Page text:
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What? Where? How Many?
How Much? Which? When? Why?


    First, the two-minute chemistry lesson. I'll make it painless.

    Lactose is what is known as a compound sugar, because it is made by joining two simpler sugars: glucose and galactose. Glucose is the body's most important chemical, the energy source for every molecular activity. Most of what we eat is turned into glucose. That's the whole function of digestion. (Even the galactose is swiftly converted into more glucose.)

    If you can join two simple sugars into a compound one, then it should be possible to split them back up again. This is the process we call digestion. The body uses proteins called enzymes to do this. The enzyme that splits lactose is called lactase. There, did that hurt?

    (For you more technical types, here's a fun fact. The bond that joins glucose and galactose is a beta-type bond. Since lactase works by attacking that bond, it is more formally known as a beta-galactosidase. Are there are alpha bonds? Sure are. And are there also alpha-galactosidases? You bet. They're the enzymes that are used in Beano, pills that reduce the flatulence caused by the oligosaccharides in beans in exactly the same way that lactase pills work in the body. Not at all surprisingly, Beano is made by the people who make Lactaid. Similar pills by other manufacturers are also now on the market.)



    What with the shortage of spare lactase-producing intestines on the black market, manufacturers had to come up with a different way of making commercial lactase.

    Fortunately, a whole menagerie of bacteria, fungi, and other little critters have learned to live on lactose by making their own lactase. Some of these are the ones in our intestines that help ease the problems of undigested lactose. Others are known as dairy yeasts, and have been used for centuries to make yogurt and other fermented dairy products.

    If scientists could grow these in the lab, they'd have a perpetual lactase factory with really, really cheap labor. There's a problem, though. (There always is.) Few people understand that each critter that makes lactase (not just bacteria but mammals as well) makes it in a slightly different form. All the lactases will split lactose, but they work their best under different conditions of temperature and acidity.

    The lactase from one dairy yeast called Kluyveromyces lactis would get destroyed by the acidity in our stomachs if we took it in pill form, but it proved to be perfect to add to milk. This is the lactase that is used in lactase drops. A fungus known as Aspergillis oryzae, though, creates a lactase that works best under high acidity, so manufacturers seized it for use in lactase pills. (How important is this? Very, as you'll see below when I talk about when to take these pills.)

    The differences between the two lactases mean that you can't easily substitute one for the other. In an emergency that finds you stuck completely pill-less, you can try putting a few drops in milk just before you drink. Don't expect much, but it might be a smidge better than nothing at all.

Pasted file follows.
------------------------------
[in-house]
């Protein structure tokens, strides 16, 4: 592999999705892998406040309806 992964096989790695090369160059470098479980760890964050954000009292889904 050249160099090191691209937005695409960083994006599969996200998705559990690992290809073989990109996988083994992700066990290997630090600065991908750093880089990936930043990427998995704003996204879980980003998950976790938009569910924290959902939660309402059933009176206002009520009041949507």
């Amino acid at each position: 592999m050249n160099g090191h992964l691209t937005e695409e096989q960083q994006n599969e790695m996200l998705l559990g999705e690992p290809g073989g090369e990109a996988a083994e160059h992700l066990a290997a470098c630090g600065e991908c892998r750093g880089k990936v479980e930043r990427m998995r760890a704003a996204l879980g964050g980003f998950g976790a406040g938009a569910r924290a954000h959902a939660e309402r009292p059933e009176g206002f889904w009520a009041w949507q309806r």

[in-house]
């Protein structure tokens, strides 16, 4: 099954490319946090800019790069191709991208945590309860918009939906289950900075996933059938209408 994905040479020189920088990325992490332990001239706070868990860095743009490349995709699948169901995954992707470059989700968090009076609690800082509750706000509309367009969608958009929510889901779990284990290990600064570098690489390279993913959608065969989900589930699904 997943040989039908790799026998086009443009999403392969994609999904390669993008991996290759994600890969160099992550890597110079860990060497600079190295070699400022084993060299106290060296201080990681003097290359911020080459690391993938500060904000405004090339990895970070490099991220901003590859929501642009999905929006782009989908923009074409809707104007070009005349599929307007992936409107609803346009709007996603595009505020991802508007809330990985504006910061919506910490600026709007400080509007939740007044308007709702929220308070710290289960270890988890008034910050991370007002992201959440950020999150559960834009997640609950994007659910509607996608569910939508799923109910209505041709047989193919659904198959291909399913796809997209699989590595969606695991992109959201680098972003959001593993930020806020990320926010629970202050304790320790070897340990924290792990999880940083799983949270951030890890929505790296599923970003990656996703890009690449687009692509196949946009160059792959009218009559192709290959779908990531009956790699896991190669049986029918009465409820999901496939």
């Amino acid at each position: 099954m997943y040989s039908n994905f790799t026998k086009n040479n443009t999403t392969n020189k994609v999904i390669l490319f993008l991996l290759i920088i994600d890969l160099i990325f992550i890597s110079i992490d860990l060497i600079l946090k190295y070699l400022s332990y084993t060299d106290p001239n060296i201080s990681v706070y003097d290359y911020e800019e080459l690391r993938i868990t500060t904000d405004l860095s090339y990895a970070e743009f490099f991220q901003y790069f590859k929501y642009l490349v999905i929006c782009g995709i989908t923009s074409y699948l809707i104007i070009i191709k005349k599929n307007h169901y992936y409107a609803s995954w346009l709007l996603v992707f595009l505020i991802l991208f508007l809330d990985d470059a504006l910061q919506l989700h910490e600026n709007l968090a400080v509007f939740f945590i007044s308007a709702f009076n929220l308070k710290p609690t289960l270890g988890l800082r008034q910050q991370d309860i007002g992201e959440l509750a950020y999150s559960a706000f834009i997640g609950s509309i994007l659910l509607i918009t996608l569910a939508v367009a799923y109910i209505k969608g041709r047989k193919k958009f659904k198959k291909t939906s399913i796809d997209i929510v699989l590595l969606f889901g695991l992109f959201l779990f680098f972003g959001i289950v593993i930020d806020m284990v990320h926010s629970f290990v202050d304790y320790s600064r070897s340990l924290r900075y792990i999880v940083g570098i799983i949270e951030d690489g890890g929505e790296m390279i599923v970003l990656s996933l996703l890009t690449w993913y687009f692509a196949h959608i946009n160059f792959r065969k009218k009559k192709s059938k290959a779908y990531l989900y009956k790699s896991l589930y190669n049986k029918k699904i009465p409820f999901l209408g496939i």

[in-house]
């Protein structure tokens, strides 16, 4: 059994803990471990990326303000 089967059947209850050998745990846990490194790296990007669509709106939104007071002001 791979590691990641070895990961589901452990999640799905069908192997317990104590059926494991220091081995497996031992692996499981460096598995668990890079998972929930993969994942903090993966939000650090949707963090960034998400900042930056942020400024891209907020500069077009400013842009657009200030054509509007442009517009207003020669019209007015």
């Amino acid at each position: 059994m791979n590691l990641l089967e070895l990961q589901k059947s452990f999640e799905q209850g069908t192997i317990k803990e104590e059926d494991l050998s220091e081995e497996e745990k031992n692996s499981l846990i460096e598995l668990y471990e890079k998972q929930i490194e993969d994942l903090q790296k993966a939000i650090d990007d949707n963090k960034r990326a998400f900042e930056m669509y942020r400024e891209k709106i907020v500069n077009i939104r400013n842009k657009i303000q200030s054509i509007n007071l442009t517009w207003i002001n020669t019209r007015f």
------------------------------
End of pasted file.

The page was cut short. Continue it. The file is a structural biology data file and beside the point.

How Many?

    The question that I am most asked is, "How much lactase should I take?" And the answer is, "I don't know." This, of course, tends to disappoint people.

    I can't help it. The question sounds simple and easy, hardly something more complicated than questions scientists answer every day. After all, your doctor will tell you exactly how much to take of any other drug. That's part of the problem. Lactase is not a drug. It's a natural bodily substance that's geared to work on the insides of your particular body.

    The amount of lactase you need is governed by the following items:

    • How much lactase you still are manufacturing in your body
    • How much lactose you are ingesting
    • What particular foods the lactose is in
    • Whether the foods are solids or liquids
    • Whether the food contains any lactase itself
    • Whether the lactose is part of a meal
    • How quickly you move that food out of your stomach
    • How quickly you move the food through your intestines
    • Whether your intestines are in good shape
    • Whether there is food still remaining from an earlier meal, snack, or drink in your system
    • The amount of the lactase in the pill you are taking
    • How long that particular pill has been sitting on the shelf
    • The purity of the lactase in the pill
    • When you take the lactase pill in relationship to the lactose in the food you are eating
    • What television program you are watching at the time

    OK, maybe not that last item. But who can be sure? The point is that there is no possible way anybody can compute all the factors that go into this particular equation. And that's why the amount of lactase that seemed to work before in a seemingly identical situation doesn't work now: no two situations actually are identical.

    Admittedly, for most people the answer is easy. They just need to take a pill or two and their problems are over. They're not the ones asking the question. For those of you who are, all I can say, sadly, is: trial and error, mostly error.

    If the lactase doesn't work for you, here are some tips:

    • Try more lactase (How much more? See below.)
    • Get a new bottle
    • Try a different brand
    • Consider the possibility that you don't have LI, or that you have some other problem in addition to LI. Lactase works on most people. If it doesn't work for you, think of it as a clue.

    There's also an alternative - probiotic capsules with lactase. Two kinds of bacteria naturally live in everybody's colon: the type that digests lactose and the type that ferments it, creating gas, cramps, bloating, and flatulence. Naturally you want to have the first type. You can try cultivating it by eating yogurt or other dairy products with live cultures. Or you can get it in a pill.

    Several companies now market these pills. For more information, look at my DairyCare and Digestive Advantage pages.


How Much?

    Telling people how much lactase is safe to take is a touchy issue. You'll sometimes find packaging that gives a maximum amount, usually 6 regular strength (3000 FCC unit) tablets. I have been told, by the proverbial highly placed inside source, that the only reason for this is that their testing did not involve having people take more than 6 tablets at a time, so that the lawyers told them not to make any claims for higher amounts.

    Are higher amounts harmful? According to Dr. Pol Vandenbroucke, who was then Director of Medical Affairs for the people who made Dairy Ease (and may still very well be: I just haven't checked lately), there are no known harmful effects from ingesting lactase in any amount. Lactase in pill form is not even absorbed into the body but stays in your intestines until being broken down into harmless protein fragments.